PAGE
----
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These 3-D Scans Are Digitally Saving Ancient Monuments Before ISIS Blows Them Up

If we can’t save them, we might at least be able to walk around a virtual ruin.

In August, ISIS militants blew up the legendary and beautiful 2,000-year-old Temple of Bel in the ancient city of Palmyra, Syria, saying that it promoted “idolatry.” At the beginning of October, they destroyed the equally historic Arch of Triumph leading to the site. Now, some experts are afraid the entire ancient city–one of the most spectacular ancient sites in the world–could be obliterated in as little as three months.

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Throughout the Middle East, hundreds of historic sites are now at risk of total destruction because of war.

A nonprofit called CyArk is racing to 3-D scan ancient architecture to digitally preserve it for the future, so it can later be recreated in virtual reality or rebuilt on the ground. In a new initiative called Project Anqa, they’re working with the International Council of Monuments and Sites to digitally document dozens of at-risk sites in the region, starting with Syria and Iraq.

“Right now it’s really a terrible time–in terms of the loss of life, obviously, but also in terms of the loss of culture that’s being brought on by the intentional destruction of a lot of these historic sites and monuments,” says Elizabeth Lee, VP at CyArk. “There’s a lot of devastation. But the sites that are in held territories are really a small fraction of significant sites in the region that are also at very high risk.”

The first monument to be 3-D scanned for the project was the Ziggurat of Ur in Iraq, originally built around 4,000 years ago, and restored in the sixth century B.C. A team of experts from China volunteered to scan the site using CyArk’s remote sensing technology.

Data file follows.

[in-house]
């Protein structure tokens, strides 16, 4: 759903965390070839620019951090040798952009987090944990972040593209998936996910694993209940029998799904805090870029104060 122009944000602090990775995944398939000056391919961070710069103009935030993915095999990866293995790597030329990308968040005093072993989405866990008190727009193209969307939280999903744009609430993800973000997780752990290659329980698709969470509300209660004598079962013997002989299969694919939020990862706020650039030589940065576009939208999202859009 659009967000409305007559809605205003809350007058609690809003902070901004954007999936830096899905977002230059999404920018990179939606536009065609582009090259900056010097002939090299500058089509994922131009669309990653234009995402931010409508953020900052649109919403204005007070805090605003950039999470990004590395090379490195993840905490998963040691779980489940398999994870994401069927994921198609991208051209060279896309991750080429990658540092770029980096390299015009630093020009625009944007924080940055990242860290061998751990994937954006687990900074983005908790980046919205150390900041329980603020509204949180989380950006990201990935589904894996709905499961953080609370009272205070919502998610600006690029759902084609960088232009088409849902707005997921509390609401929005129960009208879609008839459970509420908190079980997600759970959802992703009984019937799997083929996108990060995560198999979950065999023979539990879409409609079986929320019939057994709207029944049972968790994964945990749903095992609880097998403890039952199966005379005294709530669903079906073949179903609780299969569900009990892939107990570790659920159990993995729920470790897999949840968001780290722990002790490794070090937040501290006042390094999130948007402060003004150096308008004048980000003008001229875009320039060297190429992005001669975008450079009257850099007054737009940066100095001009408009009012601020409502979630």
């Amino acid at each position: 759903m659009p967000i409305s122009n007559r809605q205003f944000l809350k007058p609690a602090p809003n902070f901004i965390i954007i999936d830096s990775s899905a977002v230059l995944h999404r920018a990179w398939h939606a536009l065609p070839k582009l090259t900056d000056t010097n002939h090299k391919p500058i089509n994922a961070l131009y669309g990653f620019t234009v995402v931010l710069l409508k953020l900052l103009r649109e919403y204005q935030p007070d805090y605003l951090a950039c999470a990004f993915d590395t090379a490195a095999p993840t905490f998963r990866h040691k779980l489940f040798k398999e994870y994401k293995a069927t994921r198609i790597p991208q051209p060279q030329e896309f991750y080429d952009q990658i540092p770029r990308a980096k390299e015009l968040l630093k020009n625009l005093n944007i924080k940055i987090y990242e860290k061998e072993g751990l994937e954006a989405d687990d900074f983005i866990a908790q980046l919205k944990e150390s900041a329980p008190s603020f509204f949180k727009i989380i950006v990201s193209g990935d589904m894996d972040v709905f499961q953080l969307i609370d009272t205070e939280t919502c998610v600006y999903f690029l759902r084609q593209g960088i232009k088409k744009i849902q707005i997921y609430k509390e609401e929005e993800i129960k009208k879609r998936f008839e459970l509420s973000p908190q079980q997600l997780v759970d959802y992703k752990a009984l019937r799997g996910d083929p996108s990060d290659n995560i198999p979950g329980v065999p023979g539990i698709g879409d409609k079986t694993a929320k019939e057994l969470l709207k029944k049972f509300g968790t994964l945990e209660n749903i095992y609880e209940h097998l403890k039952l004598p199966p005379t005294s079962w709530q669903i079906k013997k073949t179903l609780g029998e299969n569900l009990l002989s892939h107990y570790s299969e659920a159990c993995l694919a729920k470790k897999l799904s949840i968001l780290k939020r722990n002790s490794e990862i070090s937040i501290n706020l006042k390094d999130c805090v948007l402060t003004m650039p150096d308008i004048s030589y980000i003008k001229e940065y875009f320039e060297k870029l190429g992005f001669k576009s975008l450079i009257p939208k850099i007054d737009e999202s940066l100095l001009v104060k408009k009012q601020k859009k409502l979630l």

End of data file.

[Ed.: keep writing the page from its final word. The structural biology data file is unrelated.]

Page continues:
Even though the sensors capture millions of points of data each second, it can still take two or three days to fully scan a monument. It’s a risky job in a place like Syria, so CyArk is keeping a low profile for each new scan.

“We’re being careful about how and when we publicize the work,” she says. “We’re trying to avoid too many specifics because we’re actively working to get people in the field in these projects.”

After the data is collected, it goes back to the office for processing, and is eventually safely stored more than 200 feet below ground in an ultra-secure old mine in Pennsylvania.

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The data can be turned into 3-D models, images, interactive virtual tours, and blueprints for reconstruction. “It’s like you’ve virtualized the site,” says Lee. “You can continue to work on that information and study it, plan future restoration efforts, without actually being in the field.”

Project Anqa is part of CyArk’s larger mission to document all of the world’s historic sites. Over a five-year period, they’re planning to digitally save 500 heritage sites.

About the author

Adele Peters is a staff writer at Fast Company who focuses on solutions to some of the world's largest problems, from climate change to homelessness. Previously, she worked with GOOD, BioLite, and the Sustainable Products and Solutions program at UC Berkeley.

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